PITTSBURGH, PA - DECEMBER 29: Joe Vitale #46 of the Pittsburgh Penguins handles the puck in front of Marc-Andre Bourdon #43 of the Philadelphia Flyers during the game at Consol Energy Center on December 29, 2011 in Pittsburgh, Pennsylvania. The Flyers won 4-2. (Photo by Justin K. Aller/Getty Images)
The desire to acquire a defenseman has not gone away. The question though, is what do Marc-Andre Bourdon and Erik Gustafsson need to improve upon?
The NHL trade deadline is less three weeks away. After giving up 11 goals in two games over the weekend (one of which was an empty netter), the Flyers' defense has come under scrutiny once more. Calls for a defender to be brought in via trade are growing louder, as are those that continue to disparage the goaltending offered by Ilya Bryzgalov, even after he pitches a 65-minute shutout.
Before going any further, let it be said that the Flyers could certainly use an upgrade on defense. The problem, though, is that this statement applies to every NHL team. This isn't unique to the Flyers, nor is it indicative of an actual problem existing on the blueline.
Currently, the Flyers are pairing rookie Marc-Andre Bourdon with Matt Carle and rookie Erik Gustafsson with Andrej Meszaros. This leaves Kimmo Timonen and Braydon Coburn as the experienced pair, the one charged with shutting down the opposition's best each and every night.
Naturally, any improvement on defense would come at the expense of either Bourdon or Gustafsson. Bourdon has been subject to criticism lately due to turnovers, and while it is fair criticism, the question that should be asked is: Do you want fewer goals scored against when the rookies are on the ice, more goals scored by the Flyers, or something else entirely?
The reason this question must be asked is because it helps frame what it is that these two aren't doing well enough. If the Flyers were to upgrade their defense, surely there must be something that needs improvement.
So far, Bourdon ranks behind only Andreas Lilja and Chris Pronger with 2.15 goals against per 60 minutes of 5-on-5 play. Simply put, opponents aren't scoring when Bourdon is on the ice (or Lilja, for that matter). On the other end, Erik Gustafsson is riding the small sample size wave to a whopping 4.10 goals for per 60 minutes, good for best on the team. Up to this point, the Flyers are scoring a lot when Gus is on the ice.
So here you have two guys, one who provides offense and one who provides defense. It's tough to justify improving upon such impressive numbers, so then why are we talking about the need to upgrade?
My guess is that a lot of people are either spoiled by having only one weak link behind Pronger, Timonen, Coburn, Carle, and Meszaros or they just aren't comfortable with Bourdon, Gus, and Lilja. That's fine, it's reasonable.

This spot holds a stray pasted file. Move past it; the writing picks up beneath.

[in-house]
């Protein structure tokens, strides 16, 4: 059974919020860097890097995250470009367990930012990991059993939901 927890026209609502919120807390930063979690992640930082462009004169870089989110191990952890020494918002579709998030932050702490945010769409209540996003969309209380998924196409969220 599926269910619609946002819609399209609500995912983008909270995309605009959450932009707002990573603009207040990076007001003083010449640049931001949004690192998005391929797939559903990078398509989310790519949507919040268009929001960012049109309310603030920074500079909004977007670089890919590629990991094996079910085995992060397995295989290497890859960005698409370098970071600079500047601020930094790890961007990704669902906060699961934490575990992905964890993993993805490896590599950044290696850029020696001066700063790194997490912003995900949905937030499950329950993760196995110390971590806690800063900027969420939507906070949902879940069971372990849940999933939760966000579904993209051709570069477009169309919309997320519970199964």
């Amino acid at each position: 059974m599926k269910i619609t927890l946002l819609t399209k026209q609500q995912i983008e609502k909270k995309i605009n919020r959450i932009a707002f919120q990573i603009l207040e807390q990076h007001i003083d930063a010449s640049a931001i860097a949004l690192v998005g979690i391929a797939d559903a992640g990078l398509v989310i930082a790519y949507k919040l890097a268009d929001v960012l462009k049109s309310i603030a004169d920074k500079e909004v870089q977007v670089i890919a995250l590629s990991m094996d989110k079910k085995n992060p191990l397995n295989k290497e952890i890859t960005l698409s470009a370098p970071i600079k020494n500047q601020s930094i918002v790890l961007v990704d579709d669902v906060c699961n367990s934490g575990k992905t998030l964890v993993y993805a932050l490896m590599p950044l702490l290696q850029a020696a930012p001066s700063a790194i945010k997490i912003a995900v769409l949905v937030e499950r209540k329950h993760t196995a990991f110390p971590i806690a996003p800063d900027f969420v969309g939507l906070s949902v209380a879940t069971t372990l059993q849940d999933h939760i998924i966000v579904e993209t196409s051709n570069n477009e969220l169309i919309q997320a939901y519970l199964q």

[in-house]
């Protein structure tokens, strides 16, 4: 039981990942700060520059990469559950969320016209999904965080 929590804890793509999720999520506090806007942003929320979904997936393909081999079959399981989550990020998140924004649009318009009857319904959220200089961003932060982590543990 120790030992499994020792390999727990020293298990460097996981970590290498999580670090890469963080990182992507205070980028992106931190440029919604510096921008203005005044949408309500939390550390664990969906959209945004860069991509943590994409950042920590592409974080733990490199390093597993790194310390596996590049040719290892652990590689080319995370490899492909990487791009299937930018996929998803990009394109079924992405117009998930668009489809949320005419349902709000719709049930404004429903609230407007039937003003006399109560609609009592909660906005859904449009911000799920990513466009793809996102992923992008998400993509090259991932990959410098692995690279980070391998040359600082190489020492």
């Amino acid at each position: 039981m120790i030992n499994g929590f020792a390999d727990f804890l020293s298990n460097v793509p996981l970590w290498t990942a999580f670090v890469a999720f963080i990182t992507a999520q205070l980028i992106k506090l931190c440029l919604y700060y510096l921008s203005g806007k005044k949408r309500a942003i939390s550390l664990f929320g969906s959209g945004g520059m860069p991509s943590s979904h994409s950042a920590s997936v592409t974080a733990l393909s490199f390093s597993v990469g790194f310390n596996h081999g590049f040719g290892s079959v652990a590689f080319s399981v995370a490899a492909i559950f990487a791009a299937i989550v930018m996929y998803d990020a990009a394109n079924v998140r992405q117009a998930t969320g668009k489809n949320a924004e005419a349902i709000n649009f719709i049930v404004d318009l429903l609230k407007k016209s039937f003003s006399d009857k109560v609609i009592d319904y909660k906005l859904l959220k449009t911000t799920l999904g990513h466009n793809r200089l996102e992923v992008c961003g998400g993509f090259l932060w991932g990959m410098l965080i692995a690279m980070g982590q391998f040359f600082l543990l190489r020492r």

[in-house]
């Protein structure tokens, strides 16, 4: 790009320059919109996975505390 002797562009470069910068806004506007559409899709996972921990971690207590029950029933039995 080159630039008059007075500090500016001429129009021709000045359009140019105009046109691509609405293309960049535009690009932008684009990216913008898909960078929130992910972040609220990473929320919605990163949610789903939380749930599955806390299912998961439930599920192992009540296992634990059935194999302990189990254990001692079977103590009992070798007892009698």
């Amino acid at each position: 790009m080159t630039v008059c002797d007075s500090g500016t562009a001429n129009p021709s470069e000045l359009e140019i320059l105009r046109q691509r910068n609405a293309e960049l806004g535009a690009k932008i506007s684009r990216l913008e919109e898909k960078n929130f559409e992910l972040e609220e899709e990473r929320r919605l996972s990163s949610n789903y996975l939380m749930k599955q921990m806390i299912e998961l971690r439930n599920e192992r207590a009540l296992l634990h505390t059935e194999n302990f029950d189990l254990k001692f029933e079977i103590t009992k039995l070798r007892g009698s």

In the playoffs, without any moves ahead of time, the team will likely use Carle and Meszaros together as the second pairing, needing someone to anchor the third pairing. Saying Lilja is not good enough to carry Bourdon or Gustafsson makes sense since it's true. But the Flyers don't need anything more than a #5 defenseman, if they even need that.
Looking through pending unrestricted free agents, there are a handful of guys who fit that bill.
Zanon currently faces second and third line competition starting in his own zone 58.6% of the time, yet he still has a positive CorsiRel. Some of that may be how terrible the Wild are at possession metrics, but he's put in difficult spots on a bad team and makes the Wild better when he's on the ice. A 31-year old pending UFA with a $1.9 million cap hit is exactly who the Flyers could use. He shouldn't cost much either, which is why he's my recommendation, if you believe the Flyers need to make a trade.
Jurcina was the guy I often said I'd prefer in the #5 spot instead of the trade to acquire Meszaros. At the time, the Flyers were looking for the same thing they are now: a solid contributor who can play behind their big four with a less-than-optimal partner.
Well, Jurcina keeps doing exactly that. Just like Zanon, he's facing second and third line competition, but he's starting in the offensive zone 52.2% of the time. Not the hardest minutes, but more than adequate for the job the Flyers would ask. He also has a positive CorsiRel and only costs $1.6 million. Since he's only 28 though, it may take a little more to get him from New York.
Allen is someone we've talked about here before, and for good reason. He faces first and second line opponents while starting in the defensive zone 57% of the time and he still has a CorsiRel of 2.0. There is little to no offensive upside for Allen (in the last 5 years, he hasn't scored more than 16 points), but he's big, plays the tough minutes and plays on the PK. Bryan Allen is probably a top-4 defenseman, but I doubt many people realize it. Which is why the price tag on him is probably a bit too high for a $2.9 million pending UFA.
If the Flyers can make a conditional pick one of the biggest pieces in the deal, maybe the price works for the Flyers. Allen is probably the biggest talent upgrade here, but he'll also cost the most.
The three guys above would all make great additions to the Flyers blueline, but they would likely all be rentals. And while they are almost certainly better than Marc-Andre Bourdon and Erik Gustafsson, the fact remains that Bourdon isn't getting scored on yet and Gustafsson provides more offense than any of these three will.
Preemptively upgrading a presumed weakness is fine, but what will it cost? Given the right deal - think Tom Sestito and a 3rd round pick - I would be ecstatic if these guys are manning the third pairing come April. If the Flyers go with a rotation of Bourdon, Gustafsson, and Lilja, I'd be fine with that too.